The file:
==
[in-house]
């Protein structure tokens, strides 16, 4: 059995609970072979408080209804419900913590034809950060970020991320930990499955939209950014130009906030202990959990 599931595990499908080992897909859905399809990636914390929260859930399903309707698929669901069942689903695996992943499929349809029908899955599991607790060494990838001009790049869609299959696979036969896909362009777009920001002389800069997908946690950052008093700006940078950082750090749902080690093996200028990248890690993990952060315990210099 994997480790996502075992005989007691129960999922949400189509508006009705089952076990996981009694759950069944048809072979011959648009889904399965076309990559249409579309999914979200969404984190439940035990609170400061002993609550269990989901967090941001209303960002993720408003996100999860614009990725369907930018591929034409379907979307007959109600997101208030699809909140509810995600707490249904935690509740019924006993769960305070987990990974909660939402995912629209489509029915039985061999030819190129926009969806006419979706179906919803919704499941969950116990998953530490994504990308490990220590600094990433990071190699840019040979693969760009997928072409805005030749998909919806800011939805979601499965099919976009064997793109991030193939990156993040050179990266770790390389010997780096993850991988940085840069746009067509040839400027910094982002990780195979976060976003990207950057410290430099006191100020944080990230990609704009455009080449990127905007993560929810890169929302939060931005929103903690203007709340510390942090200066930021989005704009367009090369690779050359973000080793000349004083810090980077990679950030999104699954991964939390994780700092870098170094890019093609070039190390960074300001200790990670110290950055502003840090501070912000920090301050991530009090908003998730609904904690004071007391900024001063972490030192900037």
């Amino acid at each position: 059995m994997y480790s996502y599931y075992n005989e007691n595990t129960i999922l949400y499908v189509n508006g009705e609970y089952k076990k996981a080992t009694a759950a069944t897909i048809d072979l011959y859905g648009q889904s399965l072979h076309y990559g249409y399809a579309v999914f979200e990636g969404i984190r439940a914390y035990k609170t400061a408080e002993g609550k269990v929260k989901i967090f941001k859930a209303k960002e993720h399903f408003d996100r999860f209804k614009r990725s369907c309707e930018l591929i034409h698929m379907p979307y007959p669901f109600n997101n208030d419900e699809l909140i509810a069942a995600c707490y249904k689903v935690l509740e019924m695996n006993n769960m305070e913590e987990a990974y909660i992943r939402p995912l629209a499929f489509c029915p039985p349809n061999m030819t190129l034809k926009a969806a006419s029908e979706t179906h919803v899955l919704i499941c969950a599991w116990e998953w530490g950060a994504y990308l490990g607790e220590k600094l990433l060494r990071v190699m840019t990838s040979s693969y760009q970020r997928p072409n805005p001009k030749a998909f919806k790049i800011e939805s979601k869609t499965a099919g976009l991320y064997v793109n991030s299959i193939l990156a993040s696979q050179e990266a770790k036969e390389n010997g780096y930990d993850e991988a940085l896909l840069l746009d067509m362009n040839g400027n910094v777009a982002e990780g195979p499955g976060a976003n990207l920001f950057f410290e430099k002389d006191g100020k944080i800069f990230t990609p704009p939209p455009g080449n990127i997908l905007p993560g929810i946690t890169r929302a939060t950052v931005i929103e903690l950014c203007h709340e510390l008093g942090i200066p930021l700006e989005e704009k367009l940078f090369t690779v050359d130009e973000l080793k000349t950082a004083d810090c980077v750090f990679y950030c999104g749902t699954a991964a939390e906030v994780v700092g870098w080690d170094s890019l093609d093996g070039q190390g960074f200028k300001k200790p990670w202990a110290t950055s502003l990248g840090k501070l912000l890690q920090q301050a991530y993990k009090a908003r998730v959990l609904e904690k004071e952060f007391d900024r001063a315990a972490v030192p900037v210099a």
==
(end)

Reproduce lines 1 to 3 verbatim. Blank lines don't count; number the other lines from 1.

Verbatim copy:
[in-house]
């Protein structure tokens, strides 16, 4: 059995609970072979408080209804419900913590034809950060970020991320930990499955939209950014130009906030202990959990 599931595990499908080992897909859905399809990636914390929260859930399903309707698929669901069942689903695996992943499929349809029908899955599991607790060494990838001009790049869609299959696979036969896909362009777009920001002389800069997908946690950052008093700006940078950082750090749902080690093996200028990248890690993990952060315990210099 994997480790996502075992005989007691129960999922949400189509508006009705089952076990996981009694759950069944048809072979011959648009889904399965076309990559249409579309999914979200969404984190439940035990609170400061002993609550269990989901967090941001209303960002993720408003996100999860614009990725369907930018591929034409379907979307007959109600997101208030699809909140509810995600707490249904935690509740019924006993769960305070987990990974909660939402995912629209489509029915039985061999030819190129926009969806006419979706179906919803919704499941969950116990998953530490994504990308490990220590600094990433990071190699840019040979693969760009997928072409805005030749998909919806800011939805979601499965099919976009064997793109991030193939990156993040050179990266770790390389010997780096993850991988940085840069746009067509040839400027910094982002990780195979976060976003990207950057410290430099006191100020944080990230990609704009455009080449990127905007993560929810890169929302939060931005929103903690203007709340510390942090200066930021989005704009367009090369690779050359973000080793000349004083810090980077990679950030999104699954991964939390994780700092870098170094890019093609070039190390960074300001200790990670110290950055502003840090501070912000920090301050991530009090908003998730609904904690004071007391900024001063972490030192900037």
């Amino acid at each position: 059995m994997y480790s996502y599931y075992n005989e007691n595990t129960i999922l949400y499908v189509n508006g009705e609970y089952k076990k996981a080992t009694a759950a069944t897909i048809d072979l011959y859905g648009q889904s399965l072979h076309y990559g249409y399809a579309v999914f979200e990636g969404i984190r439940a914390y035990k609170t400061a408080e002993g609550k269990v929260k989901i967090f941001k859930a209303k960002e993720h399903f408003d996100r999860f209804k614009r990725s369907c309707e930018l591929i034409h698929m379907p979307y007959p669901f109600n997101n208030d419900e699809l909140i509810a069942a995600c707490y249904k689903v935690l509740e019924m695996n006993n769960m305070e913590e987990a990974y909660i992943r939402p995912l629209a499929f489509c029915p039985p349809n061999m030819t190129l034809k926009a969806a006419s029908e979706t179906h919803v899955l919704i499941c969950a599991w116990e998953w530490g950060a994504y990308l490990g607790e220590k600094l990433l060494r990071v190699m840019t990838s040979s693969y760009q970020r997928p072409n805005p001009k030749a998909f919806k790049i800011e939805s979601k869609t499965a099919g976009l991320y064997v793109n991030s299959i193939l990156a993040s696979q050179e990266a770790k036969e390389n010997g780096y930990d993850e991988a940085l896909l840069l746009d067509m362009n040839g400027n910094v777009a982002e990780g195979p499955g976060a976003n990207l920001f950057f410290e430099k002389d006191g100020k944080i800069f990230t990609p704009p939209p455009g080449n990127i997908l905007p993560g929810i946690t890169r929302a939060t950052v931005i929103e903690l950014c203007h709340e510390l008093g942090i200066p930021l700006e989005e704009k367009l940078f090369t690779v050359d130009e973000l080793k000349t950082a004083d810090c980077v750090f990679y950030c999104g749902t699954a991964a939390e906030v994780v700092g870098w080690d170094s890019l093609d093996g070039q190390g960074f200028k300001k200790p990670w202990a110290t950055s502003l990248g840090k501070l912000l890690q920090q301050a991530y993990k009090a908003r998730v959990l609904e904690k004071e952060f007391d900024r001063a315990a972490v030192p900037v210099a």